It’s highly probable that whatever metric you choose to use the 2014 Arctic sea ice maximum area and extent will occur this month. Consequently the volume of nonsense propagated by the “skeptics” amongst the “mass media” is increasing also. Earlier today yesterday’s sea ice metrics were published and currently both the Cryosphere Today Arctic sea ice area and NSIDC daily extent are at all time lows for the date. Needless to say that hasn’t stopped the denialosphere prattling on about an “Arctic Ice Recovery” yet again.
First of all, here’s our evidence:
[Graph from Cryosphere Today interactive Arctic sea ice chart]
[Graph courtesy of BornFromTheVoid at the Arctic Sea Ice Forum]
Now I couldn’t help but notice that yet another reproduction of the Mail on Sunday’s erroneous graphic first printed at the time of the 2013 minimum appeared on Steven Goddard’s “Real Climate” blog last week. Steve has been using a variety of other graphics in his assorted attempts to persuade his readers that there is in fact an “Arctic Ice Recovery”. Needless to say, we beg to differ!
Shocking Increase In Arctic Ice Dooms The Planet – How Ice Sheet Grew 533,000 Square Miles in a Year
Whilst we’re on the subject of cherry picking, it looks a lot like the left hand part of the image dates from August 27th 2012 whereas the right hand part dates from August 15th 2013. If you’re interested in seeing a similar image dating from September 8th 2013, when the original version of the image above was originally published in the Mail on Sunday over here in once Great Britain then please feel free to take a long hard look at:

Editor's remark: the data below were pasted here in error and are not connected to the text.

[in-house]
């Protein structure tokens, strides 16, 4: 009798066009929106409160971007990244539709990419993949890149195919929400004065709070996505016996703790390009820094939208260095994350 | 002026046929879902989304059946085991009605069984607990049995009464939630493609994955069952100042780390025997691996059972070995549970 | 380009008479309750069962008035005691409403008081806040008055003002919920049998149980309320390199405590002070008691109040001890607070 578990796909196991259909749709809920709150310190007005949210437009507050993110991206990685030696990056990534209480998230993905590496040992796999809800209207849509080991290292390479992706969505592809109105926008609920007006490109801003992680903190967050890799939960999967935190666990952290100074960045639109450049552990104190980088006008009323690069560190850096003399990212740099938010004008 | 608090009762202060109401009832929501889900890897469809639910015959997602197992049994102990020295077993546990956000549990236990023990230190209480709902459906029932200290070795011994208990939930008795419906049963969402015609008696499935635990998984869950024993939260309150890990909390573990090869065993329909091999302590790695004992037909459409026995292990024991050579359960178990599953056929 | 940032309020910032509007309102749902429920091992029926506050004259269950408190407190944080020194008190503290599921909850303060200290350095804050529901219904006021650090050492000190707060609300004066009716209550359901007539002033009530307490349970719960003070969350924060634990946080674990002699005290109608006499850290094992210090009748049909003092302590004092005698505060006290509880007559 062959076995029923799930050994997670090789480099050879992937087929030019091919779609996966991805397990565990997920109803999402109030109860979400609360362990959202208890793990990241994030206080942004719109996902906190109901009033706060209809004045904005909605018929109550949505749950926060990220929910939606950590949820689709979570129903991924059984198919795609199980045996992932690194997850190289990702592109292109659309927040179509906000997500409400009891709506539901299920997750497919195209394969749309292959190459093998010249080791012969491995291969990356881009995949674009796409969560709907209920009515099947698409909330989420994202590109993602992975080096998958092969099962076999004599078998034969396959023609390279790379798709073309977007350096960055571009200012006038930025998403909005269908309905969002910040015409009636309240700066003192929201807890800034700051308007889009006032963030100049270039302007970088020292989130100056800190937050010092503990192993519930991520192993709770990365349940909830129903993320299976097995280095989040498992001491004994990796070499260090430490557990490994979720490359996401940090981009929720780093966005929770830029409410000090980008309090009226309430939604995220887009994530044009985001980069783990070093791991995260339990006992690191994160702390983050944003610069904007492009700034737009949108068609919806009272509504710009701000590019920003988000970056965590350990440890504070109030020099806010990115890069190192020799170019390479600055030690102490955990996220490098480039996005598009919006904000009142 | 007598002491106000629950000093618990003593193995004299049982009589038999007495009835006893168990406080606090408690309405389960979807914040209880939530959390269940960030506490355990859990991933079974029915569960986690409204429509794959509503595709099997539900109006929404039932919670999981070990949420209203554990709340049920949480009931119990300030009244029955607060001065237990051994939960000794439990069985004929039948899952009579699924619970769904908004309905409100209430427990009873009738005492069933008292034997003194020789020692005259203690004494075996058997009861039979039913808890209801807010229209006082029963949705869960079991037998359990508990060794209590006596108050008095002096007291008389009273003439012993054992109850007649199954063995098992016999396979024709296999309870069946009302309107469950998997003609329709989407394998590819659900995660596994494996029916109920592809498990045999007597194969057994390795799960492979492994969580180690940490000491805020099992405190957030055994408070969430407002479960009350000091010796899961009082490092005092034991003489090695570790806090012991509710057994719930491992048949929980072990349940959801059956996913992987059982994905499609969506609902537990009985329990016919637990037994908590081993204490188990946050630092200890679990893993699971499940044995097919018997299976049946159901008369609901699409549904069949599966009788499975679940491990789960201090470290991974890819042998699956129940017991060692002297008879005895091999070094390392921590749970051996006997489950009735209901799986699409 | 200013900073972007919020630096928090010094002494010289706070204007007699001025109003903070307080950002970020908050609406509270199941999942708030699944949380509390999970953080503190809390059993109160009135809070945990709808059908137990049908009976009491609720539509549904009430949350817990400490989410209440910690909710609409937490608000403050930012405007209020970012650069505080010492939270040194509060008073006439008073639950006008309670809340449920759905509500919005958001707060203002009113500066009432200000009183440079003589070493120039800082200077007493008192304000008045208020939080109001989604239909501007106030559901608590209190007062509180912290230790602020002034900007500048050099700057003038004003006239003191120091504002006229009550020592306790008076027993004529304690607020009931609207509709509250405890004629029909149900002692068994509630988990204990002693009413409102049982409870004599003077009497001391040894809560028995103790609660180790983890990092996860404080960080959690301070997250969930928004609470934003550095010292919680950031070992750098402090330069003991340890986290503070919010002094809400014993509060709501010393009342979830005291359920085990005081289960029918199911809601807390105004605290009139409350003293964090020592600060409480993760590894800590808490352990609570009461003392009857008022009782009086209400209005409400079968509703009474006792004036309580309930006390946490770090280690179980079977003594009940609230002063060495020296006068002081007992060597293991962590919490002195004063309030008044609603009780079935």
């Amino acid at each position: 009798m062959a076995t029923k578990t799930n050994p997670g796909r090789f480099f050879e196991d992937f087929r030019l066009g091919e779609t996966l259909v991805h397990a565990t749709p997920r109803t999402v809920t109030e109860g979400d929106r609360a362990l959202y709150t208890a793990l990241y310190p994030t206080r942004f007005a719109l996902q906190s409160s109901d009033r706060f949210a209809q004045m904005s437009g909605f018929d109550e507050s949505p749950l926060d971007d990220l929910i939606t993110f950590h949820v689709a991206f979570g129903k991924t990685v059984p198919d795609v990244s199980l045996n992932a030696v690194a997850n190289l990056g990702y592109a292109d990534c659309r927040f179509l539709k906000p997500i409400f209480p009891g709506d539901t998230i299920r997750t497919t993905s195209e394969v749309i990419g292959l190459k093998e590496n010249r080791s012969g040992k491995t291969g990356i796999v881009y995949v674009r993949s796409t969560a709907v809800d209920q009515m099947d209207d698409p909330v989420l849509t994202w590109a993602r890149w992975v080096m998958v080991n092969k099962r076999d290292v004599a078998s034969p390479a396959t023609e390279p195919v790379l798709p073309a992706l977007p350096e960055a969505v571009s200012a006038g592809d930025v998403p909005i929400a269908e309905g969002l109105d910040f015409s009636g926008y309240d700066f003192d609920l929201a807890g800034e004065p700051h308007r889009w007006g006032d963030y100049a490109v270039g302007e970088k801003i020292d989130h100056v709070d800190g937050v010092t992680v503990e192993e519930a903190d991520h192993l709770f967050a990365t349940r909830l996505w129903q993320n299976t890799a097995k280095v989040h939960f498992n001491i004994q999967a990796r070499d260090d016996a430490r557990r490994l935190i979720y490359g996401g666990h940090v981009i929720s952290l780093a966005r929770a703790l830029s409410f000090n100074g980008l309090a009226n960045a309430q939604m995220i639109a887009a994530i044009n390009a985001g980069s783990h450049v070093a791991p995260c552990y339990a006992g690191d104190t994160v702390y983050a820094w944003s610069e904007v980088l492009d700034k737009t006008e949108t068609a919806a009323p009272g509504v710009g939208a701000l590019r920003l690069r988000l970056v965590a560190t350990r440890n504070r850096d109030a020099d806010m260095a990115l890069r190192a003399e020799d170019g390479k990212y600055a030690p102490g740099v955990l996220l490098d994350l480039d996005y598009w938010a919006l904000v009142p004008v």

Credible evidence, or not?
Arctic Ice Recovery
The dirty little secret of Arctic sea ice, is that it is controlled by winter winds – not temperature. Over the last few years, the older thicker ice has pushed into the Beaufort Sea where it survives the winter and slows summer melt. Thus the Arctic continues to “recover.”
[Image from the 1/12° Arctic Cap HYCOM/CICE/NCODA archive]
Actually the Arctic doesn’t “continue to recover”. Whilst a bit hard to see on their rather cluttered chart the latest PIOMAS Arctic sea ice volume estimates show that the so called “recovery” had almost completely “melted away” by the end of February:
[Image by Chris Reynolds on the Arctic Sea Ice Blog]
Planet Doomed By Missing Ice Cube In The Barents Sea
Here’s the thing (well, 2 things actually)
1. Steve’s “map” shows the NSIDC Arctic sea ice extent, but you make no mention of it. Perhaps that’s because that particular metric is currently at the lowest it has ever been on this day of any year since the satellites started attempting to measure it? How on Earth can he possibly characterize that as any sort of “recovery”?
2. Surely the very title of this thread (“ice cube”) implies a volume, does it not? I believe Steve’s an engineer, and so he is presumably well aware that a square and a cube are completely different kettles of fish (metaphorically speaking)? All that being the case, why on Earth would Steve choose to illustrate his point with a “map” of ice extent instead of a “graph” of ice volume?